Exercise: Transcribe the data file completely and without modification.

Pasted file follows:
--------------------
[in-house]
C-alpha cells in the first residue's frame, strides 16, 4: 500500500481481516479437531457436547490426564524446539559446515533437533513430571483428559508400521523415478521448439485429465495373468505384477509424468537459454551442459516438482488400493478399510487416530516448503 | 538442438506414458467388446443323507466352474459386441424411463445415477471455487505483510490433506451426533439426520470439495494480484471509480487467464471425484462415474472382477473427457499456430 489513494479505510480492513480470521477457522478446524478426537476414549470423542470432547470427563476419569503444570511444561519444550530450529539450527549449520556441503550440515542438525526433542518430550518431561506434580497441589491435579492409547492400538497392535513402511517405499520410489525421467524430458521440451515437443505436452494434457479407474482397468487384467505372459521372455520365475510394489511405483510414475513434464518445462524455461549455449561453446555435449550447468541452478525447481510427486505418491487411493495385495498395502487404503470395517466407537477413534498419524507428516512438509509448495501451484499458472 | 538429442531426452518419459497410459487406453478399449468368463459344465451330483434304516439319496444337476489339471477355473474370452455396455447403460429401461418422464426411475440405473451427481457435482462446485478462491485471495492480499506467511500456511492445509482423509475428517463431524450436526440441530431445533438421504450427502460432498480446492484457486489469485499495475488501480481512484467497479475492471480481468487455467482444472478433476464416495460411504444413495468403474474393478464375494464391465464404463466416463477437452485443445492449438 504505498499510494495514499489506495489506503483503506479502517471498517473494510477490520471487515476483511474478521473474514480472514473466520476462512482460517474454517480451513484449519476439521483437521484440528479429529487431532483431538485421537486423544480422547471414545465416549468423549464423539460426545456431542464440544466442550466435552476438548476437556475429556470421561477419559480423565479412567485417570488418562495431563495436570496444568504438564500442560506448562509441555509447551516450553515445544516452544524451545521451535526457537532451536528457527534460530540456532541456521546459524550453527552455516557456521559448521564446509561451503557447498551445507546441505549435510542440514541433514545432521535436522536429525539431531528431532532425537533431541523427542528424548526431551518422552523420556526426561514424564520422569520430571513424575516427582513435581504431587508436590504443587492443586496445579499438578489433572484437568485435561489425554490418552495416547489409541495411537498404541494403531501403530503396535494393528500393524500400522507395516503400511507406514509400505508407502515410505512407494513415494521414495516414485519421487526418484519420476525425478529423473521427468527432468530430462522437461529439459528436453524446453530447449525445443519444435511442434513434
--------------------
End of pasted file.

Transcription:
[in-house]
C-alpha cells in the first residue's frame, strides 16, 4: 500500500481481516479437531457436547490426564524446539559446515533437533513430571483428559508400521523415478521448439485429465495373468505384477509424468537459454551442459516438482488400493478399510487416530516448503 | 538442438506414458467388446443323507466352474459386441424411463445415477471455487505483510490433506451426533439426520470439495494480484471509480487467464471425484462415474472382477473427457499456430 489513494479505510480492513480470521477457522478446524478426537476414549470423542470432547470427563476419569503444570511444561519444550530450529539450527549449520556441503550440515542438525526433542518430550518431561506434580497441589491435579492409547492400538497392535513402511517405499520410489525421467524430458521440451515437443505436452494434457479407474482397468487384467505372459521372455520365475510394489511405483510414475513434464518445462524455461549455449561453446555435449550447468541452478525447481510427486505418491487411493495385495498395502487404503470395517466407537477413534498419524507428516512438509509448495501451484499458472 | 538429442531426452518419459497410459487406453478399449468368463459344465451330483434304516439319496444337476489339471477355473474370452455396455447403460429401461418422464426411475440405473451427481457435482462446485478462491485471495492480499506467511500456511492445509482423509475428517463431524450436526440441530431445533438421504450427502460432498480446492484457486489469485499495475488501480481512484467497479475492471480481468487455467482444472478433476464416495460411504444413495468403474474393478464375494464391465464404463466416463477437452485443445492449438 504505498499510494495514499489506495489506503483503506479502517471498517473494510477490520471487515476483511474478521473474514480472514473466520476462512482460517474454517480451513484449519476439521483437521484440528479429529487431532483431538485421537486423544480422547471414545465416549468423549464423539460426545456431542464440544466442550466435552476438548476437556475429556470421561477419559480423565479412567485417570488418562495431563495436570496444568504438564500442560506448562509441555509447551516450553515445544516452544524451545521451535526457537532451536528457527534460530540456532541456521546459524550453527552455516557456521559448521564446509561451503557447498551445507546441505549435510542440514541433514545432521535436522536429525539431531528431532532425537533431541523427542528424548526431551518422552523420556526426561514424564520422569520430571513424575516427582513435581504431587508436590504443587492443586496445579499438578489433572484437568485435561489425554490418552495416547489409541495411537498404541494403531501403530503396535494393528500393524500400522507395516503400511507406514509400505508407502515410505512407494513415494521414495516414485519421487526418484519420476525425478529423473521427468527432468530430462522437461529439459528436453524446453530447449525445443519444435511442434513434